Jon and the list

Almost 20 years later, Jonathan is doing all-right. Okay, let me backtrack a bit here.

My wife is one of her summer cleaning frenzies, where everything is fair game for cremation except the air fryer, (she loves that). This go-around to obliterate the outdated, useless and unnecessary took place in the attic. During her endeavors she came across a bag of treasures from Jon’s grammar school days. Much of it was academic work, you know, the theory or relativity and such, mixed with a healthy load of art work which she deemed void of any talent. Picasso was in no danger. Truth be known, she did keep some momentos but most of it was deemed first ballot Hall of Fame heave-ho material.

After a mild protest from Jon who felt his artistic talents were not being recognized properly, he did come up with a newspaper article I had written about him in 2005 when he was five-years old. The sports journey for dad has been one of life’s joyful trips and the gist of the article was a list of some experiences I have had and hoping he could enjoy what the sports world can offer that adds more than a touch of the special to life.

At the time I wrote this, “To date, he shows a murderous left-handed hockey and golf swing, but no particular penchant for other sports except riding his scooter and pounding on the cat.” Who knew what the future would bring.

Now as he heads towards the ripe of old age of 25 (Jan., 2025),I can say he’s checked off a good chunk of the list. A sampling if I might:

Jon got to play in front of large, friendly hometown basketball crowds always special in any town but particularly in a small town where the only people you don’t know sit in the stands and belong to the other team.

He has seen some great Yale-Harvard games including two years ago when protestors held up the game at halftime and refused to leave. When officials finally removed the clueless, the game continued Yale won in double overtime as darkness shrouded the field without lights.  In the same vein, Jon has become a fine tailgater in the best of the Yale Bowl tradition.

Jon has belted more than a few game-winning hits in a fine two-time All-State baseball career. In recent years he has found the joy of the team meeting. His Tri-State team, the Bethlehem Plowboys is top-notch team meeting guys with plenty of endurance.

Jon has attended the Litchfield Hills Road Race. I’m not sure if he has had a beer with the legendary Bill Neller but he knows Bill so we give him half credit for that one.

He has made the whiffle ball dance in the backyard of a summer afternoon.

Jon always respected the time and effort his coaches put in from A.J. Bunel in basketball to Martin Giroux in soccer to Bob McMahon, Jimmy Alberto and Pat O’Neil in baseball.

I always wanted Jon to witness a state championship and watch the bus be greeted by hundreds of fans at the bottom of Plymouth Hill as it rolled into Thomaston.  The Thomaston High girls basketball program provided the opportunity three times, the THS baseball team once. He knows the special feeling in a small town and you don’t forget it.

Jon has made a lifetime of friends long after the final score is forgotten, another of my hopes for him.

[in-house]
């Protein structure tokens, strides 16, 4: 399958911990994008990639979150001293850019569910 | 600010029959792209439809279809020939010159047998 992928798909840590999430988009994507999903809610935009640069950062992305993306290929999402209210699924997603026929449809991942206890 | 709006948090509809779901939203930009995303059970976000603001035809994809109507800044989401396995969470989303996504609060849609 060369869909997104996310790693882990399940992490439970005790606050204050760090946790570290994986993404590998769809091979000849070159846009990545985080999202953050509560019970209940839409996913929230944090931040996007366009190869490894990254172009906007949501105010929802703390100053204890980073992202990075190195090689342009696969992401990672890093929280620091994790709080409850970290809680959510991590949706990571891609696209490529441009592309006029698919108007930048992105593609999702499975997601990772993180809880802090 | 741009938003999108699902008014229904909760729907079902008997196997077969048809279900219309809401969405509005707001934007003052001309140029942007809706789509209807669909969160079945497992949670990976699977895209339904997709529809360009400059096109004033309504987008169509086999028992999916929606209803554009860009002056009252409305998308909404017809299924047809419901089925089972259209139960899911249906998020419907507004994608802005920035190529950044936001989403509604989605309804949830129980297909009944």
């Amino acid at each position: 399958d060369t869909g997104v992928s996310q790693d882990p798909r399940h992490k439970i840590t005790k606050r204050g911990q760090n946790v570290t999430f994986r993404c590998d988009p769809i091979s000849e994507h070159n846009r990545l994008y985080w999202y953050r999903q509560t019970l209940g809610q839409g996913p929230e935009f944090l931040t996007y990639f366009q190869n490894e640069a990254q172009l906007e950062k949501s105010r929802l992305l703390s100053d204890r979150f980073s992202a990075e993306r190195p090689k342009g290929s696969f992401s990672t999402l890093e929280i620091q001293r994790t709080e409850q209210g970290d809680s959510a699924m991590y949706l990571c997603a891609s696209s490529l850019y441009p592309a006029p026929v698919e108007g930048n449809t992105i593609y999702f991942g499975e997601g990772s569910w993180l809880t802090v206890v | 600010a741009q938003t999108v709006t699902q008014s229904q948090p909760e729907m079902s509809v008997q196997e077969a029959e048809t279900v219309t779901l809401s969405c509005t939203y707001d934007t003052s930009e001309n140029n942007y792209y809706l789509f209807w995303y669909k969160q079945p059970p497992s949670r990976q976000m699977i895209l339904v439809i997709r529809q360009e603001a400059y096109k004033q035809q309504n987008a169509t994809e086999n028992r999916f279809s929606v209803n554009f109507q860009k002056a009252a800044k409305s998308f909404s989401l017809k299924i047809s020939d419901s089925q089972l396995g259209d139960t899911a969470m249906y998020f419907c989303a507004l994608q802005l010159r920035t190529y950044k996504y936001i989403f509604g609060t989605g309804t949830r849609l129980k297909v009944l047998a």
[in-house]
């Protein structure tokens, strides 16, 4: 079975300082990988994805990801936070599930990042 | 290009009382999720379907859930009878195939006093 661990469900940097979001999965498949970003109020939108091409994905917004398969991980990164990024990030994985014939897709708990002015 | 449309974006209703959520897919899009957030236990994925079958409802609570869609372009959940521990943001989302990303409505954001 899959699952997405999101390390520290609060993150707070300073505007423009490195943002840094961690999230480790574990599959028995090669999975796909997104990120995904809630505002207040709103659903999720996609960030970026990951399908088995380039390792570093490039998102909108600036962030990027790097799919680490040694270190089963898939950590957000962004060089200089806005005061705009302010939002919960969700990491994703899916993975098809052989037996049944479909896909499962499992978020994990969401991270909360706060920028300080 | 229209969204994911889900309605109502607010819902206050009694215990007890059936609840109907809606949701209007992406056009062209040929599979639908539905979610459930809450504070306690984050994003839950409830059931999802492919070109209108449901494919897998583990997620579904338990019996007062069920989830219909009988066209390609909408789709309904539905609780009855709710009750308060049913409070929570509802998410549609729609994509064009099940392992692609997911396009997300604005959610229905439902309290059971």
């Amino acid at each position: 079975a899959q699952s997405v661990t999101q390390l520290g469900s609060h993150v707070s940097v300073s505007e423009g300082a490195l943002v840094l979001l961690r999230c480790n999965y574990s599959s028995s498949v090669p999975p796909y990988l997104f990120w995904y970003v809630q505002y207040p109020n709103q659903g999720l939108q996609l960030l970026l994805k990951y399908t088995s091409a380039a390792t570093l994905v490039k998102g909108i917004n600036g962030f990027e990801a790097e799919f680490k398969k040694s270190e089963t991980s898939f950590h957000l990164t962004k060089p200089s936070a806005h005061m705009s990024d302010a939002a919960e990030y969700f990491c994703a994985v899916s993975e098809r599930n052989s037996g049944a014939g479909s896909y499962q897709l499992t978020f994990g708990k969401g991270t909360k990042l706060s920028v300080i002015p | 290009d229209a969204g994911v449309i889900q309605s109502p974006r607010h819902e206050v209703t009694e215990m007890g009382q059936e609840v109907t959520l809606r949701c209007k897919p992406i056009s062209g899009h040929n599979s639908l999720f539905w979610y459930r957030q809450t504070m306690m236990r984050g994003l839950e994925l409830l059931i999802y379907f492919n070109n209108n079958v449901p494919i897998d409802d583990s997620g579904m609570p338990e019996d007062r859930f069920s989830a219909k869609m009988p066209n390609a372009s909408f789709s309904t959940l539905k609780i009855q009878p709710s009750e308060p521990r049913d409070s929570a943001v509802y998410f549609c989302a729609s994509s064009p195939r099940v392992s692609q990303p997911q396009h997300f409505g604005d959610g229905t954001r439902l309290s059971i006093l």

THE FLIP SIDE.

There were things that have not happened.

I wanted Jon to be able to dunk a basketball. The rim was out of reach. At the age of five I thought he would get close to 6-feet tall. Didn’t happen. He topped out at 5-footl-7. He has a nice hoop career but the rim wasn’t part of it.

There was no home run in Little League. I hadn’t done it. He followed suit. Oh well.

In 2005 UConn-Tennessee women’s basketball was still a mega-deal. I was hoping Jon could see the rivalry and feel the electricity. I covered the classic 1995 game and it is still the most intense arena I have been in. It isn’t there anymore. Tennessee fell back, UConn became the power, the rivalry ended for a while. Jon didn’t get to one. Doesn’t matter, the UConn men have filled any void.

In 2004 the Red Sox finally won a World Series after 86 years. Jon saw it and I wanted him to see another one. The Red Sox took care of that winning three more.

I wanted Jon to read his mom’s press clippings. She was good – a six-time BL All-Star, the top vote-getter on the softball team as a sophomore and went on to a solid career in softball and field hockey at Southern Connecticut. He hasn’t read a lot of it but he knows mom was a big-time athlete.

I wrote that he should never wear black socks or black sneakers. Okay, that’s outdated. I stand corrected.

He has never read a John Feinstein book. There is no better sports writer. But, as smart as Jon is, he is not a book reader. He is missing out.

I suggested he watch a Larry Bird tape. Not sure on this one but he knows who Larry Legend is.

I can proudly say he has never owned a pair of bowling shoes or a bowling shirt. Mission accomplished.

I was hoping he learned how to play Kick the Can. Never happened. And bombardment which I think he has played.

Did he watch Hoosiers more than once? Not sure, but he has seen it.

Finally, I wrote, “And if sports aren’t your thing, make enough money to put dad in a home and give him proper care.” I am not there yet, although you may get some dissenters on that thought. But I am confident he will come through if and when.

My experiences never have to be Jon’s experiences.  It is his journey. But it’s nice to know that he’s found so much fun in so many of the same things mom and dad have.  Heck, he’s not even 25 and that list is going to grow.

Just a little update after two decades. Hey, the kid is doing fine. As for the art work? What’s that?

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